That's what I mean about the traumatized child. If we carry a child inside our head it confuses the present and the past and sometimes we're afraid and we think we're afraid of something that's happening now, but actually it's an old fear that we're carrying from our childhood. It's about seeing it, it's not about changing it.

Wordsworth, who's one of my favorite poets, said that the creativity is about joy and only children have joy.


Do you find joy in writing?

I get joy in planning. Because there's a possibility there for it to make it perfect. Now I'm planning my next book and I have two ideas that I can't decide which one to do. I promised myself that I'm gonna get a detailed outline of each idea before I decide. So, what gives me the most joy is taking a blank piece of paper and sharpening the pencil and just writing the plot with the pencil. Just the story, just the the plot, and kind of draw arrows and get new ideas.


Writing rituals 

I need to be alone. I've tried in cafes, but i want to kill people when I hear them talking. 

I don't drink when I write, because it clouds your brain. If you've been drinking heavily the night before and then you try and write, the words won't come. I have a lot of coffee, I meditate.

I usually write in the afternoon because I've just put it off for as long as possible. And then I finally start.


The Fury

I'll carry three or four ideas around for years and then suddenly they'll combine and then I'll think Oh, that's a book. With The Fury it was different ideas that I had. The main idea was wanting to take on Agatha Christie's "And then there were none". It created a whole genre that book, so many people have copied that book, and we're so familiar with it now. I thought that the only way I could make something that was even slightly new would be to play with the reader's expectations of a book like that.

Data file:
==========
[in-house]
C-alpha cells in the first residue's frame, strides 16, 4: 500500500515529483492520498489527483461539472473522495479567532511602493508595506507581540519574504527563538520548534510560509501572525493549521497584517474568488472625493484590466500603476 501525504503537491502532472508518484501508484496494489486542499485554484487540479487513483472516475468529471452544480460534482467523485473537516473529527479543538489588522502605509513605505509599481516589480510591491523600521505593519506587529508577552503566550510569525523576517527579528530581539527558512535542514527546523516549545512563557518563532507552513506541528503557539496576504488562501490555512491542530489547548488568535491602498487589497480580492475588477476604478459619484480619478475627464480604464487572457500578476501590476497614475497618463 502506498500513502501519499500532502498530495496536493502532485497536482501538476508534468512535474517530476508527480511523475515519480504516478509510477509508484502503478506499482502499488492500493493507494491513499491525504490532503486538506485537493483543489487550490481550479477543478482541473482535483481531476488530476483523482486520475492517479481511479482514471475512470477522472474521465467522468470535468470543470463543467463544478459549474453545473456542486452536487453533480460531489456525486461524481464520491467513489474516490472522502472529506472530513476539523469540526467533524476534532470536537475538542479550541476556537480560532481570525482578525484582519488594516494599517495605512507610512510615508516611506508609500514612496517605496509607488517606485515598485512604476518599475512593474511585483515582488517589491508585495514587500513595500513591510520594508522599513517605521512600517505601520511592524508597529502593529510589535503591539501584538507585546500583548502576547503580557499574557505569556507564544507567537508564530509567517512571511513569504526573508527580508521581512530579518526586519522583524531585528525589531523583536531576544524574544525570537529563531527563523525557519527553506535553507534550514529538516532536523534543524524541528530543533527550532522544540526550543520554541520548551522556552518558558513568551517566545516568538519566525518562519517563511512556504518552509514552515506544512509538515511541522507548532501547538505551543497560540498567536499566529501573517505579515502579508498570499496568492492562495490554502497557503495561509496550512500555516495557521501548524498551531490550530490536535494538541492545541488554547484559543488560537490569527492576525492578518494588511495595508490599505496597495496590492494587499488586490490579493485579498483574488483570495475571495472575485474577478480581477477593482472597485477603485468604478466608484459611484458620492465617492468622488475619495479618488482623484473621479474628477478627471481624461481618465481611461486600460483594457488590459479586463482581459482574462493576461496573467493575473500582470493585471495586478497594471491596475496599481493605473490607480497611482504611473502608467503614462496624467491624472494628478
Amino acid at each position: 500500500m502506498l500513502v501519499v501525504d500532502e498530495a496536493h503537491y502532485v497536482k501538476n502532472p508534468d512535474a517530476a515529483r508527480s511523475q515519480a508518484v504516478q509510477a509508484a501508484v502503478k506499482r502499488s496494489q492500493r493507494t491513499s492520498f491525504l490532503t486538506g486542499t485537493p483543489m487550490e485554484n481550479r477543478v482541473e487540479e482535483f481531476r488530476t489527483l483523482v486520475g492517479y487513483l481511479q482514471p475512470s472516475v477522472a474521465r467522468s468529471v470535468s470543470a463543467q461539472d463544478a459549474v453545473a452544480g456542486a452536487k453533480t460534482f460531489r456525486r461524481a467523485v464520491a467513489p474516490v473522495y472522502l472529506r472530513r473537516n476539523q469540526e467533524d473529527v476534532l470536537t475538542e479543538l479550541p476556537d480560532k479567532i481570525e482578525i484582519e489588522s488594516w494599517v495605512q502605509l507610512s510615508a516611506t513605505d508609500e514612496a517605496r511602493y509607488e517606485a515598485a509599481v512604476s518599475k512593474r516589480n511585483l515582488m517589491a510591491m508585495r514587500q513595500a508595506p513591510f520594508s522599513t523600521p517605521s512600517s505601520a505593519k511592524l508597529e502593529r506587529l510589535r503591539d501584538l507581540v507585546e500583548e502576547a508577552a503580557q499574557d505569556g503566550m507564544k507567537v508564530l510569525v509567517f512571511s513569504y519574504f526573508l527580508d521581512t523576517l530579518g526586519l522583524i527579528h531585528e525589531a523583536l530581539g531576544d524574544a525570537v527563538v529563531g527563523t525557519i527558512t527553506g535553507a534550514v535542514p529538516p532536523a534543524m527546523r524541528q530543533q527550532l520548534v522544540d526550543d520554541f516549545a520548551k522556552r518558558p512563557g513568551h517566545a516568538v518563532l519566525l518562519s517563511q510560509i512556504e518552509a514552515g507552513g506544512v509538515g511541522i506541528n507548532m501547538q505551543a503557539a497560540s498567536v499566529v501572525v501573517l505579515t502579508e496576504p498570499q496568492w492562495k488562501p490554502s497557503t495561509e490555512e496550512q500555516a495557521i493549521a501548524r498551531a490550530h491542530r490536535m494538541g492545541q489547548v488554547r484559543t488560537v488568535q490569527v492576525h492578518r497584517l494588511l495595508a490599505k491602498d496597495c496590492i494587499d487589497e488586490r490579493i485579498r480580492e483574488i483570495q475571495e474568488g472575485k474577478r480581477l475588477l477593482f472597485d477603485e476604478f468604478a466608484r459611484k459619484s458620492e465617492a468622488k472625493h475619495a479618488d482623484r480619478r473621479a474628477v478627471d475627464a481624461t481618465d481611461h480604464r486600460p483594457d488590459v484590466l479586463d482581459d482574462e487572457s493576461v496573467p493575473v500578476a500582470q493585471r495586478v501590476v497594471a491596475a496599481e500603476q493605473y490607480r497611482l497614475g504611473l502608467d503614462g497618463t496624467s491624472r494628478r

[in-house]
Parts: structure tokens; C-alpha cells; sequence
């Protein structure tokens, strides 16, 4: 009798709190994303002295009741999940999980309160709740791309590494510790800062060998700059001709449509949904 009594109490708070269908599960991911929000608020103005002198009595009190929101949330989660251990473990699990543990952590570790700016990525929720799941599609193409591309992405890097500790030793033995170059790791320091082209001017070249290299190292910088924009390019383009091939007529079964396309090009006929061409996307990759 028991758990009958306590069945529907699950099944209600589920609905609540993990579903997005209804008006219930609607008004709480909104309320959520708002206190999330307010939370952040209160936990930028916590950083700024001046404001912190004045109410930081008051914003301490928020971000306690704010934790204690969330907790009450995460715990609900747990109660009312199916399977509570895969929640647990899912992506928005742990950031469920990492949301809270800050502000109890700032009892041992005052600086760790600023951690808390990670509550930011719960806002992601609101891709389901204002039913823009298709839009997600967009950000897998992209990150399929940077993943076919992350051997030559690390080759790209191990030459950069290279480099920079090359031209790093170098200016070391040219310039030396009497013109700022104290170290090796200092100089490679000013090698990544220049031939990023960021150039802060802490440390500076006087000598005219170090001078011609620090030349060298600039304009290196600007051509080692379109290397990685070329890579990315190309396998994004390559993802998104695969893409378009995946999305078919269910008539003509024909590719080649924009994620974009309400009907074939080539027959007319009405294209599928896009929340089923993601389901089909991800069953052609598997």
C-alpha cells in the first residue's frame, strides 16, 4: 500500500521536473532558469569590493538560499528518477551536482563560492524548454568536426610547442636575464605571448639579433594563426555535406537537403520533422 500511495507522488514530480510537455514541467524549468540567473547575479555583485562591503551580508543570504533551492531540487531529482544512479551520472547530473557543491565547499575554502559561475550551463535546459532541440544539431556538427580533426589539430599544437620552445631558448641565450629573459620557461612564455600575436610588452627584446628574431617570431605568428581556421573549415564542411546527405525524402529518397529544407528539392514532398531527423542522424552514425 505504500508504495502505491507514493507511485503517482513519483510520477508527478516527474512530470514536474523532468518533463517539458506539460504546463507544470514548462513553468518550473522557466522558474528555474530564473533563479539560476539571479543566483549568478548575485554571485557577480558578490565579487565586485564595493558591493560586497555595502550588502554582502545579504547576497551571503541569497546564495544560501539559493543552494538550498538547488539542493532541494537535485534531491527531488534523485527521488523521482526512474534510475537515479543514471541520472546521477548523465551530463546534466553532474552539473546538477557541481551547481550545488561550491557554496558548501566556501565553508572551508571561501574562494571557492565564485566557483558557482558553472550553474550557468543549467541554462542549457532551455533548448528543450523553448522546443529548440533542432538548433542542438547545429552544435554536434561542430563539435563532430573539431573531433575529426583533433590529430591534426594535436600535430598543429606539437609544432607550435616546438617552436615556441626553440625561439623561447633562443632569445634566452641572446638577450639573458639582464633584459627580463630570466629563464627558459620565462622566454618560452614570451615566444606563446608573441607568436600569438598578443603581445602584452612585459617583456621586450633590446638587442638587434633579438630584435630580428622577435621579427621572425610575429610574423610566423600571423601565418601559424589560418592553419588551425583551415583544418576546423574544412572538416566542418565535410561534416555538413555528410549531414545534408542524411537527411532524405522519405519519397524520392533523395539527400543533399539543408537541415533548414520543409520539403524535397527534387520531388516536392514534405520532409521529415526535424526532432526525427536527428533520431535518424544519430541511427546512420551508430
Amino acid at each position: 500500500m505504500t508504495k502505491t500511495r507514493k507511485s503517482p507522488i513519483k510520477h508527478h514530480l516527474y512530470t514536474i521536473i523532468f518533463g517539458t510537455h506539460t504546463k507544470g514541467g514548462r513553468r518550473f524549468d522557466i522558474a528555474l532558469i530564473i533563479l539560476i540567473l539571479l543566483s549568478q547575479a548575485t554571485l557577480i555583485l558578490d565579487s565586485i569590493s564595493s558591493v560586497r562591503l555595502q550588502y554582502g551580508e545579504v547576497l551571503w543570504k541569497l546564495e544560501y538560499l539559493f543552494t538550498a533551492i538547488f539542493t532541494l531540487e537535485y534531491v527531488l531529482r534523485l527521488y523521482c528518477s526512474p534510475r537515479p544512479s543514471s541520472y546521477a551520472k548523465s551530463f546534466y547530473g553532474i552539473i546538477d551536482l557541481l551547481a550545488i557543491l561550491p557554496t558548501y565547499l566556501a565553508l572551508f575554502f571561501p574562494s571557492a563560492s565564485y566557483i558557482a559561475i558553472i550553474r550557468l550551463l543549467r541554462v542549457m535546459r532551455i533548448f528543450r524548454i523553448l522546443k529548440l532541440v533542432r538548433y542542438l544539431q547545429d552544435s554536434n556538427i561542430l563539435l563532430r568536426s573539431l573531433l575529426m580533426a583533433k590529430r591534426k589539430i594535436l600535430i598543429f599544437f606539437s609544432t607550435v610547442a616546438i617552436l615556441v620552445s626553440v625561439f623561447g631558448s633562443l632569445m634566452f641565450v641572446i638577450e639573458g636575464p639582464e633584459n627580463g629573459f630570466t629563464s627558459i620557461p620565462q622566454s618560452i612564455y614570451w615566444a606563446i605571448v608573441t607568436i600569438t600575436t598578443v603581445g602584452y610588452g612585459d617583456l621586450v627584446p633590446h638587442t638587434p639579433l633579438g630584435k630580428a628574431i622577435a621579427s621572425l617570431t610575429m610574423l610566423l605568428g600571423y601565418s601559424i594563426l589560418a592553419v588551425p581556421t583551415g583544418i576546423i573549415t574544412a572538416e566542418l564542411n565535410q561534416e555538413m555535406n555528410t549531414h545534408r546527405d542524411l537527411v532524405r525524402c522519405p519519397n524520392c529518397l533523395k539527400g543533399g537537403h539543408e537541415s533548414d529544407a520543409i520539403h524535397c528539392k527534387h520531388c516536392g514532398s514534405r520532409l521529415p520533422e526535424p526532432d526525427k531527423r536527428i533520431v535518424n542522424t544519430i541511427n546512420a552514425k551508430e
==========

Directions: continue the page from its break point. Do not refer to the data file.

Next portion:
I thought of having a narrator who's very aware of the expectations of the reader and playing with them and became a dialogue between the narrator and the reader about the the genre of crime fiction itself, about the things that we expect to happen and playing with those expectations and subverting them.

The other idea was just to write something for my friend, who's an actress and has been a great inspiration to me and a great help. The first idea was to sell it as a tv series or make it into a film, not a book. But I wrote it as a short story and then it grew into a nuvel, bigger and bigger. I thought, okay, well, I'm going to make it into a book.

It's a totally reversed process, to think of a movie and then make it a book. When I wrote it, I had to forget about it being a film and just try and make it a book. And now, as I'm adapting it for screen, I'm realizing there's all kinds of things that I can't put on screen. 


The movie adaptation of your books

I think you have to let people tell their own story. When I was at film school, they said to us: a film gets made three times. The first time the writer makes it, then the director makes it, then the editor makes it, and each time it's a different story entirely. So I think you can't control everybody else's interpretation of your work, I can just focus on my book, because that's all that I can control.


Your favorite book-to-movie adaptation

It's Witness for the Prosecution. Billy Wilder is one of my favorite writer-directors, he made The Apartment and Sunset Boulevard. He took this Agatha Christie play and he made Witness for the Prosecution. The book had a very good twist and is very clever, but the characters are, as they often are with Agatha Christie, empty and boring. And he brought his genius and he created new characters, he created personalities. The film that he made is just brilliant, because you have this great plot, but at the same time you have characters that you believe in. 


Do you love your characters? Do you hate them?

No, I don't hate them. I don't judge them. I think of them like friends. If you have close friends, you can't judge them.